The Lonely Planet guide recommends the Bristol-Zhiguli hotel in the city center. As we drove blindly through the streets completely disoriented and looking for the river, a young man stuck his baseball capped head out of the window of his black Nissan SUV and asked us, Where are you going? I’ll be happy to show you there. He led, we followed, and he dropped us right where we needed to be. Our hotel was a welcome relief, with hot showers, air conditioning and wifi. After cleaning off five days of dust and diesel Mike’s first order of business was to Skype his bank and get the locks taken off his credit and debit cards. Our young, blond, receptionist was a little stern when she ran Mike’s card and it refused to cooperate, and a little surprised when it worked an hour later. Russians, we have noticed, often start off with a gruff shell, but we have found a bit of friendliness generally yields a warm smile. It doesn’t help that men in Eastern Europe all sport buzz cuts straight out of the Gulag Salon collection. There is a theory that there are two types of people in the world, cat people and dog people. Americans can broadly be described as dog people, in your face friendliness and needing lots of attention, Eastern Europe has thus far been full of cat people, diffident until they come to you, but when they do they respond well to a bit of stroking.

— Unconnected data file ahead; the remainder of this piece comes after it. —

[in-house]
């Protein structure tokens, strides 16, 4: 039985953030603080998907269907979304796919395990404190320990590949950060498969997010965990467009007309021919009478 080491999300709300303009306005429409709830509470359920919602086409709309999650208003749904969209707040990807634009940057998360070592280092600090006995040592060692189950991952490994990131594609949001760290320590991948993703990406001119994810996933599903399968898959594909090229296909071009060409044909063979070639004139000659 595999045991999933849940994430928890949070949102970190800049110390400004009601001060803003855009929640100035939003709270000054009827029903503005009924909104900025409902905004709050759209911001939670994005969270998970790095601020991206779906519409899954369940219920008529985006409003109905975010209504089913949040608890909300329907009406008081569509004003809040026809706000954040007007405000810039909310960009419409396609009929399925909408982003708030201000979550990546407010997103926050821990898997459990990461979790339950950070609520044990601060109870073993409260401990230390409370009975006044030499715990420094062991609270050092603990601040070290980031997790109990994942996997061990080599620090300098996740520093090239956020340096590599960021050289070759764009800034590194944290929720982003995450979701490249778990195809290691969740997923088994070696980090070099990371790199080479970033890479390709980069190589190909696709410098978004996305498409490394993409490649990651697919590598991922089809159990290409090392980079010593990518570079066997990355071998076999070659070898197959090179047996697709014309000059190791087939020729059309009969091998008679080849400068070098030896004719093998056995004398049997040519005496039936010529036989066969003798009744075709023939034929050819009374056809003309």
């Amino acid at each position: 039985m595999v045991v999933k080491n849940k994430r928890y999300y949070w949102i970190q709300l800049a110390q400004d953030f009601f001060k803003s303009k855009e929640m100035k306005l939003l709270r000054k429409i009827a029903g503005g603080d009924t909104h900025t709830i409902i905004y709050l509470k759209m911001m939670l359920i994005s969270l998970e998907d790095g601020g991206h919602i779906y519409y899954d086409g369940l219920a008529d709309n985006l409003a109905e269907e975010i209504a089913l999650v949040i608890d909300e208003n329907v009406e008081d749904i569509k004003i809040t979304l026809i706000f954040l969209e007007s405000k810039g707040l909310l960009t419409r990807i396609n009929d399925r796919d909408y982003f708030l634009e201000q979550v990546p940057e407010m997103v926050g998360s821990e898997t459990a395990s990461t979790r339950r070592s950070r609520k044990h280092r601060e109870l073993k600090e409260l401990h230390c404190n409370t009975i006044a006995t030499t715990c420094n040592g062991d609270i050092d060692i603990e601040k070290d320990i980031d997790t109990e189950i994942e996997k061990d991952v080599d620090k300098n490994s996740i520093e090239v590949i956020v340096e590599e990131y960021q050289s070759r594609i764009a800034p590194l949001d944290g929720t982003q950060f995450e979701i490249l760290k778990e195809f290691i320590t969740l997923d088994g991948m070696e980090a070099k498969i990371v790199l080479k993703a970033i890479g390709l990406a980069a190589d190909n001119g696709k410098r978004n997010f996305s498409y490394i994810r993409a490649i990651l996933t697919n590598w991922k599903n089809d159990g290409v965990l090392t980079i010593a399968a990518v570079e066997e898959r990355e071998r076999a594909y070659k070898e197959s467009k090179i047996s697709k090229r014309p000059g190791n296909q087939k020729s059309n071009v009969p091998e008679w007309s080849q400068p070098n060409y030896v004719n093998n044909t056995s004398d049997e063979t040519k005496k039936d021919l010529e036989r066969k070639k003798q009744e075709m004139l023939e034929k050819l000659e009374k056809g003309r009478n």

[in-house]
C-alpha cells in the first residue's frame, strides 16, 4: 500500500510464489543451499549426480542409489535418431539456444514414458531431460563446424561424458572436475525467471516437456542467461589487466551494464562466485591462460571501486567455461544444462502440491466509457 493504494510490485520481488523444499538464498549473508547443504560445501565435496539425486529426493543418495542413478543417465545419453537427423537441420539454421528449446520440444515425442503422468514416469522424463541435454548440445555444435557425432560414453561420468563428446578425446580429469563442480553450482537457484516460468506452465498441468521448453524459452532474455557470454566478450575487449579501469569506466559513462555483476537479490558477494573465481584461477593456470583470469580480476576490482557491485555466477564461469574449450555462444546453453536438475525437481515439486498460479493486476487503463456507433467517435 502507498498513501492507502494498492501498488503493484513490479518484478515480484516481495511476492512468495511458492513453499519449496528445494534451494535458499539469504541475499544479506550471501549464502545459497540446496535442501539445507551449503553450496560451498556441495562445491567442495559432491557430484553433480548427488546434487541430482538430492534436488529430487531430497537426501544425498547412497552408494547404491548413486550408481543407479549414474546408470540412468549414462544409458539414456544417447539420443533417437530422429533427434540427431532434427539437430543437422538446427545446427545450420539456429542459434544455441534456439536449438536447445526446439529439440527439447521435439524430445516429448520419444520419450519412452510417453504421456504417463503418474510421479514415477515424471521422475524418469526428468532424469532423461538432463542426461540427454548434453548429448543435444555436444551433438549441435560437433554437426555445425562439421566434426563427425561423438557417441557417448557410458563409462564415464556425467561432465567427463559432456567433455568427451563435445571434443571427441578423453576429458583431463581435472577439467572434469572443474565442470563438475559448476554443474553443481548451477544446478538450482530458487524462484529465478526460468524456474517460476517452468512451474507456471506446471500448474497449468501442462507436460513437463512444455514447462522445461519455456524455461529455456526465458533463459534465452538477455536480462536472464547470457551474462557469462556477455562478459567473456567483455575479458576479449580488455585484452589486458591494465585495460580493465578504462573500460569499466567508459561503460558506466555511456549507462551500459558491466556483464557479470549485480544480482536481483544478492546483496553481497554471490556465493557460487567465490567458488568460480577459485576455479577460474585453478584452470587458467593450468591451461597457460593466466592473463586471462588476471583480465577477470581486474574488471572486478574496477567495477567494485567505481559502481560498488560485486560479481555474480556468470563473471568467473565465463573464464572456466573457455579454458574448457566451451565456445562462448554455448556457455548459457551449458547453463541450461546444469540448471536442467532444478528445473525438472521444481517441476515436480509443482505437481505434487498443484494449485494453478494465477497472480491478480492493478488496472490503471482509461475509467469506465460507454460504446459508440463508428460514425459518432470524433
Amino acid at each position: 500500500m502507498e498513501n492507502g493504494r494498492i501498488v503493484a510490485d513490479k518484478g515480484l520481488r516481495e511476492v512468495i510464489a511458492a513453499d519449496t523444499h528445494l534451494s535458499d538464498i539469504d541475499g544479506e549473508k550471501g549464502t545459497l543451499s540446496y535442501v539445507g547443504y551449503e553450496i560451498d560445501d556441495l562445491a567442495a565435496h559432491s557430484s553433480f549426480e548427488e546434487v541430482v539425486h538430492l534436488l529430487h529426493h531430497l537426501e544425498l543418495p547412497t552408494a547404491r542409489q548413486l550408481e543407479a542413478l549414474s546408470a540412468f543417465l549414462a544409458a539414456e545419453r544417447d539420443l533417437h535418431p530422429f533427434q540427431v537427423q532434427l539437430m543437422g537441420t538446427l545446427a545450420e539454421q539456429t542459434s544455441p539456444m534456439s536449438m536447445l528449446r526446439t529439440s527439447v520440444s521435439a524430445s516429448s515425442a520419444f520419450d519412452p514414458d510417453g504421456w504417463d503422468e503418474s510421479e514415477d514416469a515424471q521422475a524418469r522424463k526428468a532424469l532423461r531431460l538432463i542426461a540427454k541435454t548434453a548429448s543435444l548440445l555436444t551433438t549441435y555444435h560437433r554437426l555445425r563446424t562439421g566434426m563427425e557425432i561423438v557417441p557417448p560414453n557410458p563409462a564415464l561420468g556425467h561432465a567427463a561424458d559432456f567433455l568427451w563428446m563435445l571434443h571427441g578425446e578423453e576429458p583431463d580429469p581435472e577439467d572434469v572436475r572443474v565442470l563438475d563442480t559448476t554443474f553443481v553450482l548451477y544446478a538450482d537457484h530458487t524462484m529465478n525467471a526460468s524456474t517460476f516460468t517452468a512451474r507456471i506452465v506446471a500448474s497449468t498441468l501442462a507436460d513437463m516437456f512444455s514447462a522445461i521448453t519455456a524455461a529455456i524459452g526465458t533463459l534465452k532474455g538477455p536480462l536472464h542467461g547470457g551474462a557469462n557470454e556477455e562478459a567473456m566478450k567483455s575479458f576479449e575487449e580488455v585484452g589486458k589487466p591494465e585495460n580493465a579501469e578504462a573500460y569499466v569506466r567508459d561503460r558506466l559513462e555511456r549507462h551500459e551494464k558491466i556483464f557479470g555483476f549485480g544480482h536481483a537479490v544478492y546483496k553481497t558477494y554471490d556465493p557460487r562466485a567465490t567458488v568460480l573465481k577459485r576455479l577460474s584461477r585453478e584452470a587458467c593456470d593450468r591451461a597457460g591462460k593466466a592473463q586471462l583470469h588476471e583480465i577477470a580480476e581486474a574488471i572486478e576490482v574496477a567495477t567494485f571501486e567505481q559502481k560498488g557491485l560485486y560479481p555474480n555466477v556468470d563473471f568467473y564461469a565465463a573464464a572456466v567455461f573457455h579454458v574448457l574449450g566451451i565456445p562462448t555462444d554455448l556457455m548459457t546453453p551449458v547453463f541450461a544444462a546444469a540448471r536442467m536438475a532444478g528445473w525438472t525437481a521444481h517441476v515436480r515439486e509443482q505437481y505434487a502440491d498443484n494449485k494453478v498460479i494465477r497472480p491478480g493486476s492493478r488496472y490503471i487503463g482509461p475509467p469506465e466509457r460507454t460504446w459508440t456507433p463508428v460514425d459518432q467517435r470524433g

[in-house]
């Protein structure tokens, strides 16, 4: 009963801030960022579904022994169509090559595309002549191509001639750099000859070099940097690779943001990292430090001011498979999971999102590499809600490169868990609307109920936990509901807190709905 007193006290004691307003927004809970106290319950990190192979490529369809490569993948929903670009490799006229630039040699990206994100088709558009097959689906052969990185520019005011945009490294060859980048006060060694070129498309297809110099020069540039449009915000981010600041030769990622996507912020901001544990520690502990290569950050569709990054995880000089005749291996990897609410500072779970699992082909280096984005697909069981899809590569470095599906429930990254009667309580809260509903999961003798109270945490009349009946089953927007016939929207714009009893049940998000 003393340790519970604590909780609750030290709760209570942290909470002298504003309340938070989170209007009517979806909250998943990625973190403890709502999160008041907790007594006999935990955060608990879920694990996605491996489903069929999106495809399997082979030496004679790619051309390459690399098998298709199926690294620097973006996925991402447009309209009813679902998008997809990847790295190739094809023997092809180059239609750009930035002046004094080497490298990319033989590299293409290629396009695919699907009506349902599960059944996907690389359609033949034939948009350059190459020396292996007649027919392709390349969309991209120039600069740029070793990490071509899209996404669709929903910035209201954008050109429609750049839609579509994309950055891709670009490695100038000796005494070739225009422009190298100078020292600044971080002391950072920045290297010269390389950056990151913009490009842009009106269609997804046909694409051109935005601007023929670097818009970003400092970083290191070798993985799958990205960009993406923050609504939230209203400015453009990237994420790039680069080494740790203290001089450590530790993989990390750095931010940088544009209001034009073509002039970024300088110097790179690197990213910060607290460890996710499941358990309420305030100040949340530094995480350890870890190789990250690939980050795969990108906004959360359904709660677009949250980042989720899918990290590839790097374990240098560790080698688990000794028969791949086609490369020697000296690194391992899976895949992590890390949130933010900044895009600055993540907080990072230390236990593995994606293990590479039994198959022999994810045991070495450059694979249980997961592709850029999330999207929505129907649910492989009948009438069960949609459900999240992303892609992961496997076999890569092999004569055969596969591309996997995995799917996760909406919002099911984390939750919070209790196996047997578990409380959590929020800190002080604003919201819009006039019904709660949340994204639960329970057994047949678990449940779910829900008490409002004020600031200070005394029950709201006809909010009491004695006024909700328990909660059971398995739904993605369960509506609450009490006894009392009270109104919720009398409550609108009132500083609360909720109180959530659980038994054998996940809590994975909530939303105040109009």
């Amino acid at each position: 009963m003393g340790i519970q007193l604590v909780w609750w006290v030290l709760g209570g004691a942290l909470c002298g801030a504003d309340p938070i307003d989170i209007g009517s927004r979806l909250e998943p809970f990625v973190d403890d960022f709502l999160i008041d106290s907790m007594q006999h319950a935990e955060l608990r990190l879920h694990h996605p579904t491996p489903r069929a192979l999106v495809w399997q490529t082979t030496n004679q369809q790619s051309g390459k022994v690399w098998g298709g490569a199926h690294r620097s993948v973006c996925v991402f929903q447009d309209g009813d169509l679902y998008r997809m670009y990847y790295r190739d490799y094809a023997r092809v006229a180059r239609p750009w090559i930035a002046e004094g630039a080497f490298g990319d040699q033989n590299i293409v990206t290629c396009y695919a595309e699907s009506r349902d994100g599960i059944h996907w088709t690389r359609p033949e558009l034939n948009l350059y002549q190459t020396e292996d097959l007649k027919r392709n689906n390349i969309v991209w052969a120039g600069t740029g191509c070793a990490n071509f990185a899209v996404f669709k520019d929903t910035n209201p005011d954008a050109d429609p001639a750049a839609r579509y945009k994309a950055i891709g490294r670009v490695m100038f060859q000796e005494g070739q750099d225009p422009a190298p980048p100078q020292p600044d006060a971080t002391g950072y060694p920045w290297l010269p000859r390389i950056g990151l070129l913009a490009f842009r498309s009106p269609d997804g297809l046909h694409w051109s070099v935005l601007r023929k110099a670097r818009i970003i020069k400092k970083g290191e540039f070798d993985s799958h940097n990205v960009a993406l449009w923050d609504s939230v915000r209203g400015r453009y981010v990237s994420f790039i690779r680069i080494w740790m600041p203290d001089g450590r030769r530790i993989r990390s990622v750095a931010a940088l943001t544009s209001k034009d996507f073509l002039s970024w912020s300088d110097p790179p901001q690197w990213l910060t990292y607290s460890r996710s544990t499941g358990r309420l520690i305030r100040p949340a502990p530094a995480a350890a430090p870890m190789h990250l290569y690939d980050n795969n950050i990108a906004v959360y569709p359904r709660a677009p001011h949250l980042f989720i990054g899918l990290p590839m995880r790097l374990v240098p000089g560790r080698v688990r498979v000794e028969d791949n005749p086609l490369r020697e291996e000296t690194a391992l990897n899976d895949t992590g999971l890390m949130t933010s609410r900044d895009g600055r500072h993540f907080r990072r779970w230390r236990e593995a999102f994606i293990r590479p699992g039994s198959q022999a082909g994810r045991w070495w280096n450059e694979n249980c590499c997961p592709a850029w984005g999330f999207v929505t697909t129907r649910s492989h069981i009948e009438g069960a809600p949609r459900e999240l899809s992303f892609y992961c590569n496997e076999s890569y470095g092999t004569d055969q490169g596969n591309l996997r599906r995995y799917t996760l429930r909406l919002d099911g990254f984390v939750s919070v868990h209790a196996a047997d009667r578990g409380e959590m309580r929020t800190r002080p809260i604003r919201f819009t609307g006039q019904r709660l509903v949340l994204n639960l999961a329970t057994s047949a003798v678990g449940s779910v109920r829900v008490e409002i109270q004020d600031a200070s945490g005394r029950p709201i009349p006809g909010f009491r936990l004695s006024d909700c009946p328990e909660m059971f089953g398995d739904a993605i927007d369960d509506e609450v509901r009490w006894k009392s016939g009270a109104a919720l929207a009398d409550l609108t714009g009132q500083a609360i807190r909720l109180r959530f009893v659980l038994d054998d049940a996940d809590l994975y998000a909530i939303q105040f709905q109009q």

Downtown Samara is San Diego on the Volga. It’s a young city filled with beautiful people. A long sandy beach stretches for a good kilometer or more and entertains families and sun lovers with beach volleyball, frisbee, and swimming. Along the front rollerbladers preening for each other weave in and out of the crowd. As you walk in the warm air of the evening you are serenaded by karaoke singers on one hand and the clink of beer glasses on the other. Our stroll before dinner provided us some of the best people watching on the trip so far. We liked Camapa and wished we had had more time there.